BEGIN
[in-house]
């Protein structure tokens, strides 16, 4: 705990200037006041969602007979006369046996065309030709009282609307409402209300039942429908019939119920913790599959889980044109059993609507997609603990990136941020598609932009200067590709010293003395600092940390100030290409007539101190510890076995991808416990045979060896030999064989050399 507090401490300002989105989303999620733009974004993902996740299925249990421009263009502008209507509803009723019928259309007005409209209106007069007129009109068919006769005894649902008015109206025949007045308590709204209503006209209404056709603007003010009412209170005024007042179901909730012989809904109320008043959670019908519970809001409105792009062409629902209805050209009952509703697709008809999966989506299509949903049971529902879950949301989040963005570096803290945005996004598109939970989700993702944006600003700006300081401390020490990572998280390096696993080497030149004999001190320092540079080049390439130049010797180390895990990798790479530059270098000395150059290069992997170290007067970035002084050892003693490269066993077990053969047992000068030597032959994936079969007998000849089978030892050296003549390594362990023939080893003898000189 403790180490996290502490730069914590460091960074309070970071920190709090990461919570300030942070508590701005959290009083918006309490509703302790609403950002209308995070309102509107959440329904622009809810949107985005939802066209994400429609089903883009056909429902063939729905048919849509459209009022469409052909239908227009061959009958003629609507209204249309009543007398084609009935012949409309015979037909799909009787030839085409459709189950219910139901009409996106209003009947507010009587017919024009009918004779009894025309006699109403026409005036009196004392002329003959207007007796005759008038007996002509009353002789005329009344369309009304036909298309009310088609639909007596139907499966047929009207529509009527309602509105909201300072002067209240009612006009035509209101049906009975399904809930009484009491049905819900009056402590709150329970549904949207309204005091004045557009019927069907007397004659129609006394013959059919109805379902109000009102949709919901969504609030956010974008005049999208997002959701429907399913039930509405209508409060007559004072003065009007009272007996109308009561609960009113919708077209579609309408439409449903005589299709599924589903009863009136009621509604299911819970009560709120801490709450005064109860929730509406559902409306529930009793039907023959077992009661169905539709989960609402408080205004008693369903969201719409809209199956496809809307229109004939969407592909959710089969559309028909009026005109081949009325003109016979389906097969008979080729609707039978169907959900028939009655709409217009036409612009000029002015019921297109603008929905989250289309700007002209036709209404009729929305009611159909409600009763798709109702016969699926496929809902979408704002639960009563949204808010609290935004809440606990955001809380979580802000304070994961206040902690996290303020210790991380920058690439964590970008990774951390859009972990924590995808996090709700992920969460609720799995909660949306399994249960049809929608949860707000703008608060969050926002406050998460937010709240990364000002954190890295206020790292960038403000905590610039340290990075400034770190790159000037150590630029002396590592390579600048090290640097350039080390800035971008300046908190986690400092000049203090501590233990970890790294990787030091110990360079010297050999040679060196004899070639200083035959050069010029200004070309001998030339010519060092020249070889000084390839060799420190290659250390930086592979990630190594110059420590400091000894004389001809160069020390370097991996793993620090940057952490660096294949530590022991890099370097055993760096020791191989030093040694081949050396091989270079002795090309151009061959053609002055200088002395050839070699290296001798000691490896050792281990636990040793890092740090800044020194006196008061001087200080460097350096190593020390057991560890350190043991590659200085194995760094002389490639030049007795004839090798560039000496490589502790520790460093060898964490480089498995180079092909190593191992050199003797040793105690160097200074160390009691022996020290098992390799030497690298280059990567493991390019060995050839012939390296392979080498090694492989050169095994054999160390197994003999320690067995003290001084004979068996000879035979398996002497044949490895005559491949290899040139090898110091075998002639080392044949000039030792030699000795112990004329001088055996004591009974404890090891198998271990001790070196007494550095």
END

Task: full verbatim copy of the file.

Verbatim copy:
[in-house]
């Protein structure tokens, strides 16, 4: 705990200037006041969602007979006369046996065309030709009282609307409402209300039942429908019939119920913790599959889980044109059993609507997609603990990136941020598609932009200067590709010293003395600092940390100030290409007539101190510890076995991808416990045979060896030999064989050399 507090401490300002989105989303999620733009974004993902996740299925249990421009263009502008209507509803009723019928259309007005409209209106007069007129009109068919006769005894649902008015109206025949007045308590709204209503006209209404056709603007003010009412209170005024007042179901909730012989809904109320008043959670019908519970809001409105792009062409629902209805050209009952509703697709008809999966989506299509949903049971529902879950949301989040963005570096803290945005996004598109939970989700993702944006600003700006300081401390020490990572998280390096696993080497030149004999001190320092540079080049390439130049010797180390895990990798790479530059270098000395150059290069992997170290007067970035002084050892003693490269066993077990053969047992000068030597032959994936079969007998000849089978030892050296003549390594362990023939080893003898000189 403790180490996290502490730069914590460091960074309070970071920190709090990461919570300030942070508590701005959290009083918006309490509703302790609403950002209308995070309102509107959440329904622009809810949107985005939802066209994400429609089903883009056909429902063939729905048919849509459209009022469409052909239908227009061959009958003629609507209204249309009543007398084609009935012949409309015979037909799909009787030839085409459709189950219910139901009409996106209003009947507010009587017919024009009918004779009894025309006699109403026409005036009196004392002329003959207007007796005759008038007996002509009353002789005329009344369309009304036909298309009310088609639909007596139907499966047929009207529509009527309602509105909201300072002067209240009612006009035509209101049906009975399904809930009484009491049905819900009056402590709150329970549904949207309204005091004045557009019927069907007397004659129609006394013959059919109805379902109000009102949709919901969504609030956010974008005049999208997002959701429907399913039930509405209508409060007559004072003065009007009272007996109308009561609960009113919708077209579609309408439409449903005589299709599924589903009863009136009621509604299911819970009560709120801490709450005064109860929730509406559902409306529930009793039907023959077992009661169905539709989960609402408080205004008693369903969201719409809209199956496809809307229109004939969407592909959710089969559309028909009026005109081949009325003109016979389906097969008979080729609707039978169907959900028939009655709409217009036409612009000029002015019921297109603008929905989250289309700007002209036709209404009729929305009611159909409600009763798709109702016969699926496929809902979408704002639960009563949204808010609290935004809440606990955001809380979580802000304070994961206040902690996290303020210790991380920058690439964590970008990774951390859009972990924590995808996090709700992920969460609720799995909660949306399994249960049809929608949860707000703008608060969050926002406050998460937010709240990364000002954190890295206020790292960038403000905590610039340290990075400034770190790159000037150590630029002396590592390579600048090290640097350039080390800035971008300046908190986690400092000049203090501590233990970890790294990787030091110990360079010297050999040679060196004899070639200083035959050069010029200004070309001998030339010519060092020249070889000084390839060799420190290659250390930086592979990630190594110059420590400091000894004389001809160069020390370097991996793993620090940057952490660096294949530590022991890099370097055993760096020791191989030093040694081949050396091989270079002795090309151009061959053609002055200088002395050839070699290296001798000691490896050792281990636990040793890092740090800044020194006196008061001087200080460097350096190593020390057991560890350190043991590659200085194995760094002389490639030049007795004839090798560039000496490589502790520790460093060898964490480089498995180079092909190593191992050199003797040793105690160097200074160390009691022996020290098992390799030497690298280059990567493991390019060995050839012939390296392979080498090694492989050169095994054999160390197994003999320690067995003290001084004979068996000879035979398996002497044949490895005559491949290899040139090898110091075998002639080392044949000039030792030699000795112990004329001088055996004591009974404890090891198998271990001790070196007494550095």